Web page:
Precipitation reactions will often make compounds. Chemists often plan this ahead of time to make certain things.

## Acids and Bases

Substances that historically had sharp tastes were often associated with being an acid. If they were not acidic they were then termed as bases. We can easily tell the difference today with an instrument called a ph meter. An acid is a compound that contains hydrogen and reacts with water to form hydrogen ions and gives away protons. A base is a compound that produces hydroxide ions in water and accepts protons.

When a molecule of an acid dissolves in water it donates a hydrogen ion to one of the water molecules and forms a hydronium ion. A substance that accepts an ion in a reaction is one that acts as a base. Acids are molecules or ions that are proton donors. Bases are molecules or ions that are proton acceptors.

Strong acids are completely deprotonated in a solution while weak acids are not. Strong bases are also completely deprotonated in a solution while weak bases are not.

The reaction between an acid and a base is called a neutralization reaction. The ionic compound produced in the reaction is called a salt. In the neutralization reaction between an acid and a metal hydroxide the cation of the salt is provided by the metal hydroxide and the anion is provided by the acid.

In a neutralization reaction that occurs in water, an acid reacts with a base to provide a salt. The net outcome of the reaction between between solutions of a strong acid and a strong base is the formation of water from hydrogen ions and hydroxide ions.

## Redox Reactions

This is another type of reaction and it is very common. Oxidation and reduction are two types of redox reactions. What is common between these two subtypes is the loss of electrons and their transfer to another reactant. We can often recognize the loss of electrons by noting the increase in charge afterwards. We can then infer that oxidation is electron loss and reduction is electron gain. Remember, however, that particles are never lost. So, when anything is oxidized something else must be reduced. Oxidation is electron loss and reduction is electron gain and they both occur together in redox reactions.

We recognize redox reactions by nothing whether electrons have moved from one substance to another. Chemists keep track of electrons by using oxidation numbers. Oxidation means that an increase in its oxidation number has occurred. Reduction means that a decrease in the oxidation number has happened. So a redox reaction is one in which there have been changes in the oxidation numbers.

The substance that causes oxidation is called the oxidation agent. When an oxidation agent reacts, it accepts the electrons released by whatever is being oxidized. so the oxidizing agent in a redox reaction is whatever is being reduced and the reducing agent is what is being oxidized.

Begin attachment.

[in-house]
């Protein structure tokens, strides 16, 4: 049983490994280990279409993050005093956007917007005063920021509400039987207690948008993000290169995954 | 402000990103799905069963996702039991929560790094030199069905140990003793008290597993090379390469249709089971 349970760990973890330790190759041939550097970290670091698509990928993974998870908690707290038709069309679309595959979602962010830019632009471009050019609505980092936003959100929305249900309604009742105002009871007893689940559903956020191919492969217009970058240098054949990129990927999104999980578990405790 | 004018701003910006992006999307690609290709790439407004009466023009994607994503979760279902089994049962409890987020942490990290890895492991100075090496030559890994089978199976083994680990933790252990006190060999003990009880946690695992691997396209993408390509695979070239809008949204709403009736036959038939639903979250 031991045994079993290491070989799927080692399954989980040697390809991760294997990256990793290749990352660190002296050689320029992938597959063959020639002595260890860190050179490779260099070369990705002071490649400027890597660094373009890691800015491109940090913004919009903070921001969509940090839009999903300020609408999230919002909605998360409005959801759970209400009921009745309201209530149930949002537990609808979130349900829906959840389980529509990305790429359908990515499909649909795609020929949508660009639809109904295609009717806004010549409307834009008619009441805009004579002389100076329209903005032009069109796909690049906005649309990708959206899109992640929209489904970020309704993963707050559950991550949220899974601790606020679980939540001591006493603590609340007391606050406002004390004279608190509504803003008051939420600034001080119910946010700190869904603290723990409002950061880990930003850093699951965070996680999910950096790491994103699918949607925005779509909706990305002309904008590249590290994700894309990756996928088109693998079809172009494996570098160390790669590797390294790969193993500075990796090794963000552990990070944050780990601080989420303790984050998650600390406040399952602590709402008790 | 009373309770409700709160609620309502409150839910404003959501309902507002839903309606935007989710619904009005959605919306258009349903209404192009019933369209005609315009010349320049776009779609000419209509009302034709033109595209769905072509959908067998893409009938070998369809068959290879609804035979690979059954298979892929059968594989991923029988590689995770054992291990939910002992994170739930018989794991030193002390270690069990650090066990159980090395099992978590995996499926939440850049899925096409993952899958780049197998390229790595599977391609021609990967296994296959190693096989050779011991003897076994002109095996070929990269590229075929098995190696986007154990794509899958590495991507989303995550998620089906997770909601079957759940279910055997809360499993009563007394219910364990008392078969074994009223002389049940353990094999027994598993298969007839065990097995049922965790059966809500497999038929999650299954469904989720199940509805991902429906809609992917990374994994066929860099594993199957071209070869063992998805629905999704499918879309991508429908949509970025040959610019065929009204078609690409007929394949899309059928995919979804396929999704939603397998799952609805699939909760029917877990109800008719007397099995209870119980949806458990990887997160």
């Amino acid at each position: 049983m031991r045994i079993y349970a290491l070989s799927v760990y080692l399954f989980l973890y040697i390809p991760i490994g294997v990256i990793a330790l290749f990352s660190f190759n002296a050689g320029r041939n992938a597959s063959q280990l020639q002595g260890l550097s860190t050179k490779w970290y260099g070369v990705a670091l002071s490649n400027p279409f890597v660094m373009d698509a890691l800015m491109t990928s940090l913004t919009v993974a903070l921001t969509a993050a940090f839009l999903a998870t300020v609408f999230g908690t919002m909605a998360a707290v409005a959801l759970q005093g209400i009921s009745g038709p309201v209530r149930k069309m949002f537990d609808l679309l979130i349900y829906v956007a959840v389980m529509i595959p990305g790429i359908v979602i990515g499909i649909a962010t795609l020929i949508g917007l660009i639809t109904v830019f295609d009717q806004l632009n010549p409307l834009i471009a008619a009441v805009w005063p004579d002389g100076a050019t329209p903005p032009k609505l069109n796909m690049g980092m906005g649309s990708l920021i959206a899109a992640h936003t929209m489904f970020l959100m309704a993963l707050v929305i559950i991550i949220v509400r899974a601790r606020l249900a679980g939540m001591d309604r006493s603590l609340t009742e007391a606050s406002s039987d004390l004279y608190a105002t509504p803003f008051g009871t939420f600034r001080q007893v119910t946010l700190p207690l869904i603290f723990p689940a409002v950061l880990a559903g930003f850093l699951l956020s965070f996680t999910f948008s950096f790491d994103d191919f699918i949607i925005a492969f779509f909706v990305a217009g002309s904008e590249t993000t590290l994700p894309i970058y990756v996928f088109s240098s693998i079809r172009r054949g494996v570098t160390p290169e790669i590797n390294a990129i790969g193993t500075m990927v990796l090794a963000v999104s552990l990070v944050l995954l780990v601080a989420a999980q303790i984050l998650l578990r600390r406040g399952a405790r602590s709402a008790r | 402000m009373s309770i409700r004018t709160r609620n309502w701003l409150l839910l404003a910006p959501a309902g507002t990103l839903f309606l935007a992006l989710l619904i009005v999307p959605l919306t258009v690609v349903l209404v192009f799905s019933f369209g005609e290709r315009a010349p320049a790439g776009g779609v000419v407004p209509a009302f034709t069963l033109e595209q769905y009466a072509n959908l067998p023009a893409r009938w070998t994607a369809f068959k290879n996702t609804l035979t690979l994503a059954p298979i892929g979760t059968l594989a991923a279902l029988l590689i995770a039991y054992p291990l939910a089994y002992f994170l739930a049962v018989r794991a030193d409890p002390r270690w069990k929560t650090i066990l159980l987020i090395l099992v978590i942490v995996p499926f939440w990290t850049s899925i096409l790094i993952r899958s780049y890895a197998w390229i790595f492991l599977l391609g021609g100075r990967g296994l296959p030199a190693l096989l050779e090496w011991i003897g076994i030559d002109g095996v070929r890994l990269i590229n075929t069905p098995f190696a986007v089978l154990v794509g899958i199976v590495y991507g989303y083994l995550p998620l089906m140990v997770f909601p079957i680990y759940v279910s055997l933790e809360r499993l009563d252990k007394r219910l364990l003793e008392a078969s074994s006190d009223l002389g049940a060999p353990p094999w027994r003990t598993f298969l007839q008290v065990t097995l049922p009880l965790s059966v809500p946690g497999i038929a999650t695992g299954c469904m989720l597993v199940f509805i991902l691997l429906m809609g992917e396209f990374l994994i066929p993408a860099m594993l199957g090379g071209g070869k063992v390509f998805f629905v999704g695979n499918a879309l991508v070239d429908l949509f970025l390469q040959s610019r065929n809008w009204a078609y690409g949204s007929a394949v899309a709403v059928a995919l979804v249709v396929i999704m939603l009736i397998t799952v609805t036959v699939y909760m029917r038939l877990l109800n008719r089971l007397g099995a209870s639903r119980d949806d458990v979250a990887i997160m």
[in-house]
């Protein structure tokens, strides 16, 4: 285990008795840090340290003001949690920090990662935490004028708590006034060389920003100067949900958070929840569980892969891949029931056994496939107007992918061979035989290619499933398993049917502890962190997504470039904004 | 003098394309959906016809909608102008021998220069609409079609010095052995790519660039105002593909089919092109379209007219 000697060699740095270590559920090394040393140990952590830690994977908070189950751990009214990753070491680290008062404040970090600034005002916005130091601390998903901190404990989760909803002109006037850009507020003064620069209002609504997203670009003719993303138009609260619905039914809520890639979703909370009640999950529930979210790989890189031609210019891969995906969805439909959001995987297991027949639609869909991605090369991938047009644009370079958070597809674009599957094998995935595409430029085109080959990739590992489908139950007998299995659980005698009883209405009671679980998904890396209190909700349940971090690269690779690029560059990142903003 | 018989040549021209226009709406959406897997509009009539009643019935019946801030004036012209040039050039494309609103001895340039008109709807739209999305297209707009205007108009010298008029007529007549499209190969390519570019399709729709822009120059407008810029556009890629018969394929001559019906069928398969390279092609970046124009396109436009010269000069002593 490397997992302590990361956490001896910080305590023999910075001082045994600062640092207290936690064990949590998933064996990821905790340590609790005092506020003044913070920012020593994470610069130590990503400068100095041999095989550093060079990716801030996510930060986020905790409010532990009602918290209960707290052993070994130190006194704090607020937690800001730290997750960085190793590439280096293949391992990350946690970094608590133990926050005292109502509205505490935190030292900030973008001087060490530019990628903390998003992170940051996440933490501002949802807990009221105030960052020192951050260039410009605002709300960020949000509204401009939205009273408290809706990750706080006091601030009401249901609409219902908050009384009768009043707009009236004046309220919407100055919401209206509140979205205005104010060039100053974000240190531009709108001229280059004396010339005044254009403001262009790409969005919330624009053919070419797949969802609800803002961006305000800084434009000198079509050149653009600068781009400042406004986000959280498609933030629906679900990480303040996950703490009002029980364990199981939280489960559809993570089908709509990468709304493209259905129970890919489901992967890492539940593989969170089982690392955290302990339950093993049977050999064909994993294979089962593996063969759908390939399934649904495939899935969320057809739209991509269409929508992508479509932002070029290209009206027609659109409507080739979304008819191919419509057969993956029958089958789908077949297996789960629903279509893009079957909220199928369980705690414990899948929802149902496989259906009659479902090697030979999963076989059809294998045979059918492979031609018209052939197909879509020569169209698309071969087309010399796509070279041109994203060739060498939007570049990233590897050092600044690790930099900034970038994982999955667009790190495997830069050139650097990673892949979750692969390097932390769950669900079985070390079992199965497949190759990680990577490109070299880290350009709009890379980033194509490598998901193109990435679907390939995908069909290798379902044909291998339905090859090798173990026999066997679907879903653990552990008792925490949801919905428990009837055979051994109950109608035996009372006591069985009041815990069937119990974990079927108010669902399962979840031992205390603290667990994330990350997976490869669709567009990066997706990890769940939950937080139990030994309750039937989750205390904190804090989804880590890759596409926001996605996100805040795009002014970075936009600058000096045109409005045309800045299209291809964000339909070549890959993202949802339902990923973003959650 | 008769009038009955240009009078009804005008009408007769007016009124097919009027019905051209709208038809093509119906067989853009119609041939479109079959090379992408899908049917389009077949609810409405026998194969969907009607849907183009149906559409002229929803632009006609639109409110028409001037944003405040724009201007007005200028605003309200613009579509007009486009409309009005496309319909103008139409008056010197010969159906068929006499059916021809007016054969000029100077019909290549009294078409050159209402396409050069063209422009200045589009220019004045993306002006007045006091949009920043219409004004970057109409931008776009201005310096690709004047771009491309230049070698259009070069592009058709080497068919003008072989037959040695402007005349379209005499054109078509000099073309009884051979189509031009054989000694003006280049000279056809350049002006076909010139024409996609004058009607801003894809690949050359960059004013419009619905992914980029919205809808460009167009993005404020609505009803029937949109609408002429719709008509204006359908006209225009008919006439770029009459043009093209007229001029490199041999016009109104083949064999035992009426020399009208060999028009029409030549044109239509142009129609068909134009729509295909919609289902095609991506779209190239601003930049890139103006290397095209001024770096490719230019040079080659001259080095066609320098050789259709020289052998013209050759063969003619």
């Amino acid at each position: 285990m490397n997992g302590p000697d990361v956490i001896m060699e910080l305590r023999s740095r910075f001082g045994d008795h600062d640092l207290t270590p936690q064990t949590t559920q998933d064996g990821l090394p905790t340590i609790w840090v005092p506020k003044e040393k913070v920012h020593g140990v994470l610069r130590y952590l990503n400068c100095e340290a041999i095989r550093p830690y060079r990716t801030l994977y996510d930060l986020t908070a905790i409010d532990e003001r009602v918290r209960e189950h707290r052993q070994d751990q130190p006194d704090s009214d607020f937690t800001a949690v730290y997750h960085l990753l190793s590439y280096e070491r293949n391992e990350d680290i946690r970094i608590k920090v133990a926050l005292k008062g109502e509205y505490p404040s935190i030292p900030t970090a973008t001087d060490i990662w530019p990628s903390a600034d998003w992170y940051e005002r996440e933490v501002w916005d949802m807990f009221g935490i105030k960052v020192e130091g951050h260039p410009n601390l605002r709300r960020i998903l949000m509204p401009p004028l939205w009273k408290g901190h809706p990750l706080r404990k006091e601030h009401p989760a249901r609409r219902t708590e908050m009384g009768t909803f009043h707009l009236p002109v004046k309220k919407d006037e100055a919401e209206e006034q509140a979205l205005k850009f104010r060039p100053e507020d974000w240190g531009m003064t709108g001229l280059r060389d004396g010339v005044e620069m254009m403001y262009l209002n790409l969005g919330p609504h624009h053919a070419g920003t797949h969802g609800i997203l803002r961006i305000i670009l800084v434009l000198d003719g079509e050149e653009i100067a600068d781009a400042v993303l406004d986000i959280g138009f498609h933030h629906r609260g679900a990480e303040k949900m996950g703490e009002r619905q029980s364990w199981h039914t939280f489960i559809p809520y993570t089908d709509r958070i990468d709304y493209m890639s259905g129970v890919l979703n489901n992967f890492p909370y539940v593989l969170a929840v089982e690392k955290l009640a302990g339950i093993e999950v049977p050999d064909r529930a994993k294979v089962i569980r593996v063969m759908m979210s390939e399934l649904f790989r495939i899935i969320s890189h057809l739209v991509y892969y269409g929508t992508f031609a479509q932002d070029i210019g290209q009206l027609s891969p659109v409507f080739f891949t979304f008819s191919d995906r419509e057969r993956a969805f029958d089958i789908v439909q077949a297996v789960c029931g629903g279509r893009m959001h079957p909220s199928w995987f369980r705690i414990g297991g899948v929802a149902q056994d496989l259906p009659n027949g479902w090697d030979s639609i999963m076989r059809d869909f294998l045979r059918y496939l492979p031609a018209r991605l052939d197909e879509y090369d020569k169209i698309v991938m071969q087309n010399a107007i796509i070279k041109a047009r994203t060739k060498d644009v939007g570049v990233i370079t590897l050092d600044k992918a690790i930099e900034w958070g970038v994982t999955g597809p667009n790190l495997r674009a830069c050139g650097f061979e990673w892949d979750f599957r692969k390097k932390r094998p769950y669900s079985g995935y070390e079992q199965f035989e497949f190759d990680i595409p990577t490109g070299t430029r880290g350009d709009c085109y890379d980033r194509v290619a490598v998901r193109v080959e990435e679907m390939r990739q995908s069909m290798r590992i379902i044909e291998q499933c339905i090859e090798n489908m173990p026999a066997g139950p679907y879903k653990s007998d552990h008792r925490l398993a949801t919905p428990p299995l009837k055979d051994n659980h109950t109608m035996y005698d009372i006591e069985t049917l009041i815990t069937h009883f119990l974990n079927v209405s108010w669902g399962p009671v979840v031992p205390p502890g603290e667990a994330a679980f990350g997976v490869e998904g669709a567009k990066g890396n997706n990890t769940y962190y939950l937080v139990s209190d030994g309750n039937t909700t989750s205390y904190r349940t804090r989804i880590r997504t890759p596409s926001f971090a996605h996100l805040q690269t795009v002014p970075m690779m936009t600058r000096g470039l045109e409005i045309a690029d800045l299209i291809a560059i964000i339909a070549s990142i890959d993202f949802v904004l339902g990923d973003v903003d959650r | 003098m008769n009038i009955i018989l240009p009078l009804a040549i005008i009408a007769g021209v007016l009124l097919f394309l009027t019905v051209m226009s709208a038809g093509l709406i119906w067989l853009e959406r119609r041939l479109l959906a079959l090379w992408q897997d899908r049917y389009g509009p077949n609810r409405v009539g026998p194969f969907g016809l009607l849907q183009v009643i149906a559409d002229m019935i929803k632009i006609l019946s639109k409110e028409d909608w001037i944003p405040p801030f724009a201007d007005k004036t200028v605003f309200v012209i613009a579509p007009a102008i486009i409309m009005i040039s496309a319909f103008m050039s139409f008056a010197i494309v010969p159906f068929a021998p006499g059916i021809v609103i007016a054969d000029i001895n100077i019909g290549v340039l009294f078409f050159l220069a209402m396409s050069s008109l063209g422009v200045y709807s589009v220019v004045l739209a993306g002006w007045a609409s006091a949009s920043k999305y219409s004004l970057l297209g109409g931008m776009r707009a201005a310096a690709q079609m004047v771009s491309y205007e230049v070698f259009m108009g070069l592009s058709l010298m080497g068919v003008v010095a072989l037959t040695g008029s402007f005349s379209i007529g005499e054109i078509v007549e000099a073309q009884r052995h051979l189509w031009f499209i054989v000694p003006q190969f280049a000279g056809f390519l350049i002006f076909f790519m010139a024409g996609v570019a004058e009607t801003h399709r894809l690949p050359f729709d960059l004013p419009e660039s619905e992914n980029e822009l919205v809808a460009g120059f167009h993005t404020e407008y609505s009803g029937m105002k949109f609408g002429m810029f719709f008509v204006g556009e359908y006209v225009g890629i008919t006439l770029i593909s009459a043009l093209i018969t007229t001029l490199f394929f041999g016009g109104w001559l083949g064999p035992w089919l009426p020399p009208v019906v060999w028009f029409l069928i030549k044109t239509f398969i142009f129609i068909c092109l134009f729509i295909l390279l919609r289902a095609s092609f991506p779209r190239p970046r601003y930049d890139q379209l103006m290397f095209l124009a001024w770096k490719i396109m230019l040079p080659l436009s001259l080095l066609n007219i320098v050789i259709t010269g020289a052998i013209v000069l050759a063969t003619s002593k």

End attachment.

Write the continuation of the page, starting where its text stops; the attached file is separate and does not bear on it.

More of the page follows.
## Stoichiometry

Stoichiometry is the process of predicting the amounts of reactant or product that will be needed for a given reaction.  You can tell this by balancing an equation which will give you the amounts of atoms involved. Of the fundamentals of chemistry that people learn, it can be a little confusing.

The balanced chemical equation for a reaction is used to set up the mole ratio which is a factor that is used to convert the amount of one substance into the amount of another substance.

In a mass to mass calculation, convert the given mass into moles, apply the mole to mole conversion factor to obtain the amount required, and finally convert the amount in moles into mass.

A common technique for determining the concentration of a solute is titration. This process is part of volumetric analysis. Titrations are usually either acid-base or redox reactions. An acid-base is where an acid reacts with a base. A redox  titration is where the reaction is between a reducing agent and an oxidizing agent.

## Limiting Reactants

The theoretical yield of a reaction is the max quantity of product that can be obtained from a given quantity of reactant. The percentage yield is the fraction of the theoretical yield actually produced.

$$Percentage yeild = \frac{actual yield}{theoretical yield} * 100%$$

The theoretical yield of a product is the max quantity that can be expected on the basis of the stoichiometry of a chemical equation. The percentage yield is the percentage of the theoretical yield actually produced.

The limiting reactant in a reaction is the reactant that governs the max yield of product.

## Conclusion

The fundamentals of chemistry are quite complex and deep. In fact, we have not even got to the more fun parts yet. That is the way it is though, you have to get these basic concepts down before the other things will make sense and you can really enjoy what chemistry has to offer.

This article was updated on October 14, 2019